On (a) the minutes argue that January’s 1.8% y/y CPI outturn was weaker than expected and that on balance inflation expectations hadn’t changed much.  On balance I’d agree.  The first chart below shows that financial market inflation expectations have fallen since February.  And the second chart illustrates that near-term survey based real-economy inflation expectations have risen to elevated levels (z-scores of ) in recent months.  Note that while the minutes only mention household inflation expectations the rise is broader, encompassing retailers, industry and the service sector. So I’d worried that the minutes could turn hawkish because of this, although the inflation expectations in the chart are all near-term ones and the BoE/TNS 5-year ahead consumer inflation expectation measure has been more stable.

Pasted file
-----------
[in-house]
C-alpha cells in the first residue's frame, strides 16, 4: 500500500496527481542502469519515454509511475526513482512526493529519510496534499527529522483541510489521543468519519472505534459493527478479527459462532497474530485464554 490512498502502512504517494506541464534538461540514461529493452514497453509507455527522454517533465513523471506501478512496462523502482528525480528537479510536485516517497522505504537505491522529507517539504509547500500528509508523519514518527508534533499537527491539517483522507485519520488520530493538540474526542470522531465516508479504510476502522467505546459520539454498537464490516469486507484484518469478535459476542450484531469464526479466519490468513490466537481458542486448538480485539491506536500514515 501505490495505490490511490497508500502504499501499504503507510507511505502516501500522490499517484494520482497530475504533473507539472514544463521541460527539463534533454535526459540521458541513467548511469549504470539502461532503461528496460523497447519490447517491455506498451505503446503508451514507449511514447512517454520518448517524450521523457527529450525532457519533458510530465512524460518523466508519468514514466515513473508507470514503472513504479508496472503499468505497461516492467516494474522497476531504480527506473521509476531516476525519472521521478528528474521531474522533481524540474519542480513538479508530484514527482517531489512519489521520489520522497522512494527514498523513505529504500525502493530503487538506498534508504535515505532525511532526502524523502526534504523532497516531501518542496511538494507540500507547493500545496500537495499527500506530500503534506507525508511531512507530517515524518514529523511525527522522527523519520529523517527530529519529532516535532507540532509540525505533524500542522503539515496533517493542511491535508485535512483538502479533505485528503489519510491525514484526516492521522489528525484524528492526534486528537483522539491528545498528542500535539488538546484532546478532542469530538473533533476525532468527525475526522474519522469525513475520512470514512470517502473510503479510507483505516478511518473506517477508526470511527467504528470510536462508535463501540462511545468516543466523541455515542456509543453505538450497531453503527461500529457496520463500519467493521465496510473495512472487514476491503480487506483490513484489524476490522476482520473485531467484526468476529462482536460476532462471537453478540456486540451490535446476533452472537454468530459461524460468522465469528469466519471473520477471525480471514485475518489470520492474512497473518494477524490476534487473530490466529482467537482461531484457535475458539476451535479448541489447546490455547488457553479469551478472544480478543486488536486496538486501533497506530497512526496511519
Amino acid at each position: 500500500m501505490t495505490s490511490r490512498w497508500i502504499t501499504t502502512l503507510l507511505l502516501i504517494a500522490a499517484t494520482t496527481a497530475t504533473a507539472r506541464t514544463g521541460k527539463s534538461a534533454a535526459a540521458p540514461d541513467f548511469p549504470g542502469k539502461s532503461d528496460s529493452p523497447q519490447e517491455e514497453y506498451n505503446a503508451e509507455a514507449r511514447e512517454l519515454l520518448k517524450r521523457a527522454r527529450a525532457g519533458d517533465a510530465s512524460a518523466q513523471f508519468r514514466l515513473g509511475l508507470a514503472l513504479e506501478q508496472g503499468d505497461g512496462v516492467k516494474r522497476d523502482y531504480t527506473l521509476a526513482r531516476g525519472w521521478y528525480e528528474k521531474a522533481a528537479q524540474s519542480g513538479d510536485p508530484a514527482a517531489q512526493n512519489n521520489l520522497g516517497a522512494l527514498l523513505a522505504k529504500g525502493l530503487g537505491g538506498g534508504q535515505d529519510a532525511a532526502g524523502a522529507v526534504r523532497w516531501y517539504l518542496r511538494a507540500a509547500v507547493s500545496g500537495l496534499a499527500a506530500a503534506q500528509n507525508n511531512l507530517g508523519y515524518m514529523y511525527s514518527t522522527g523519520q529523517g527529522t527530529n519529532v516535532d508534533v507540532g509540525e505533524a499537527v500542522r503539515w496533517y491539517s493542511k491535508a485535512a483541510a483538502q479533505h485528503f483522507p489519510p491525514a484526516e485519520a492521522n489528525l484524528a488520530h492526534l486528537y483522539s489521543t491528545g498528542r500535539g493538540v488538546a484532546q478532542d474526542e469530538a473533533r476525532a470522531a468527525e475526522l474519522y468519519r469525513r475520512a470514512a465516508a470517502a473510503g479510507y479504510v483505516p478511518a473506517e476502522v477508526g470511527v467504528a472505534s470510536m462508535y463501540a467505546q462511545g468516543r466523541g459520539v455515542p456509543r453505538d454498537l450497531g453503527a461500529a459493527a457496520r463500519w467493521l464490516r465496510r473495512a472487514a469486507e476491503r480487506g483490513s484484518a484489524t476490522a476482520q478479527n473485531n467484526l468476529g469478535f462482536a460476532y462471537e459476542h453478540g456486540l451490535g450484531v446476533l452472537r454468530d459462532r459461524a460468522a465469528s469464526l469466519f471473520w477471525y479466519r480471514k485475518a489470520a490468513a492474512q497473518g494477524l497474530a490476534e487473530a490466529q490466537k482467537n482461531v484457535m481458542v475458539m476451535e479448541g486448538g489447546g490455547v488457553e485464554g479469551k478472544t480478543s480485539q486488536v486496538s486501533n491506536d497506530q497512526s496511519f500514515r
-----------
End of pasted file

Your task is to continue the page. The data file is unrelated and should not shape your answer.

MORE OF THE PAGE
On (b) the minutes argue that wages have also been weaker that expected, despite unemployment falling further.  But that discussion doesn’t seem to capture the fact that real AWE regular pay growth has already fallen to it’s lowest since 2o14, only 0.8% y/y on a 3-month basis and 0.0% on a single-month basis. On one level this this supports the MPC’s February decision to reduce their UK NARU estimate by 0.5pp to 4.5%. But the fact such weak pay growth is occurring when unemployment is only maginally above the NAIRU (4.7%, the lowest since 1975), plus when both employment and avarage hours worked have re-strengthened, raises the issue that Bank staff’s NAIRU recalibration could be too conservative.  So we could again see MPC forecasts be too optimistic on AWE growth i.e the recent persistent negative forecast errors on AWE could continue (see Chart). Indeed, the February IR forecast anticipates AWE growth picking up to 3% in 2017 and 3.25% in 2018 and 2019.